For someone who served as the grand marshal of traditional Mexican music, Fernández surprisingly sang few memorable corridos, those bulletin boards of yore–and those few that he did don't compare to the champions of the genre (his "Juan Charrasqueado" is laughable compared to Jorge Negrete's original, and when people talk of "Gabino Barrera," they always refer to Antonio Aguilar's version). The great exception is this rousing song about a horse race featuring the titular piebald from Cumpas, Sonora. Fernández communicates the excitement of the race, from the entering march of the two horses to the bets placed to the actual race, which–in a great twist, considering the title of the song and all the attention paid to the moro–is won by his opponent. What's remarkable about this version is that Chente actually makes you forget that Aguilar originally sang "El Moro de Cumpas." This is the only time Chente would do that, and one of the few times Jalisco beat Zacatecas in anything . . . okay, I'll stop.
15. "Tu Camino y El Mio"
Again with the arpeggioed acoustic! But this has turned into one of Chente's most popular tunes, the bumper music to the daily hour devoted to his songs on KHJ-AM 930 La Ranchera in Southern California. Pretty song, for sure.
14. "Amor De Los Dos"
Vicente has a worthy successor in his son, Alejandro, who proved every bit the macho presence that Chente portrayed himself as, just like Aguilar's son, Pedro, is the spitting image of humility and quiet dignity that his dad personified. So what happens when you put two machos together? Great, weeping, roaring duets, none better than this old Chente song that became better when the two sang it together. Indeed, a first-timer to Vicente and Alejandro will be hard-pressed to distinguish who's who. Betcha the two sing this one at Staples, and the chonis from moms and daughters alike will be flung to the stage for both of them.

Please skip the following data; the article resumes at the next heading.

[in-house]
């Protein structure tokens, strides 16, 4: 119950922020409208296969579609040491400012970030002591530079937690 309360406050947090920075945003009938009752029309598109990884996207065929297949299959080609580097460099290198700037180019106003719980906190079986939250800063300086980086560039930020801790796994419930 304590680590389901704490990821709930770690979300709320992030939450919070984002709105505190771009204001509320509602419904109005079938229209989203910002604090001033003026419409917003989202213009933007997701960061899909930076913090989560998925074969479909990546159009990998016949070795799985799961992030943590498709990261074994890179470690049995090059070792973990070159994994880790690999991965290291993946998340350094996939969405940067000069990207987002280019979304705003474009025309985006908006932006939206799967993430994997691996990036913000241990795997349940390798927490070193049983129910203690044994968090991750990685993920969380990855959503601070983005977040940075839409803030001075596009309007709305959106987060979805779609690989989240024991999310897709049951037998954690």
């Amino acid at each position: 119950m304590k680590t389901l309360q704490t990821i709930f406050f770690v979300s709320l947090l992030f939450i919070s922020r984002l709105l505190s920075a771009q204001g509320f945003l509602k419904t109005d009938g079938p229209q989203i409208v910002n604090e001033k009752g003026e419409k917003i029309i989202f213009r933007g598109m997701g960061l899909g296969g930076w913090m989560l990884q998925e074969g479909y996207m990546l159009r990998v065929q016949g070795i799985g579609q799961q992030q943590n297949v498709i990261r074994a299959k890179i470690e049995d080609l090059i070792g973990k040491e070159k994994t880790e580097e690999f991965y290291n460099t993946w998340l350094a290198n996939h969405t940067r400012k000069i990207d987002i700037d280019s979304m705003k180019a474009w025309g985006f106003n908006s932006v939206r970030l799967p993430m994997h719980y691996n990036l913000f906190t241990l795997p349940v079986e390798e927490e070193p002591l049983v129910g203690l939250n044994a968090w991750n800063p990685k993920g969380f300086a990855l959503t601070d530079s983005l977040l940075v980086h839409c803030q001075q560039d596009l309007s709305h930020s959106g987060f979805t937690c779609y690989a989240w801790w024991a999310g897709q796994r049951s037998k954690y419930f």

13. "Como México No Hay Dos"
Surprise, surprise: A Mexican thinks Mexico is the greatest country in the world and is proud of it–stop the pinche presses! But "Como México No Hay Dos" ("None Compare to Mexico") is a surprisingly poignant song, written from the perspective of Fernández touring the world at the height of his career, loving it all, but ultimately concluding that, yes, Mexico is the best. He even includes a stanza to California, marveling at its beauty and wonders–but, yep, Mexico is better. Ending with probably the most impressive concluding roar of his career.
12. "Hoy Platiqué Con Mi Gallo"
"Today, I Spoke With My Rooster"–is this not the greatest title for a song EVER? And PETA better never hear about this song, as it's a conversation between Chente and his fighting rooster, who asks a simple question in the beginning of the song: if Chente loves him so much, why is he constantly sending him out to fight other roosters? Turns out Chente owes money to someone, so the rooster needs to save his owner by fighting to the death. This song does have a happy ending, though: After one fight too many, Chente decides to retire his wounded friend and vows never to betray his fine-feathered pal over half a cent again!
11. "Las Botas de Charro"
A lyrically experimental song, in which the title ("The Cowboy Boots") is uttered only once and serves as the fashionista fulcrum that turned a young man spurned by a woman for being too much of a boy into a prideful man who nevertheless melts upon seeing the woman years later. The song is one giant ramble that unspools itself beautifully and features Fernández at his best–simultaneously prideful and spiteful, yet ultimately beholden to a woman's embrace. Talk about someone who needs Leykis 101 . . . But this is a magnificent torch song that would be the highlight of virtually any other ranchera singer's oeuvre. For Chente? Ranks only No. 11–that's how good he is.
The rest of the list? Mañana, mañana . . . so tune in!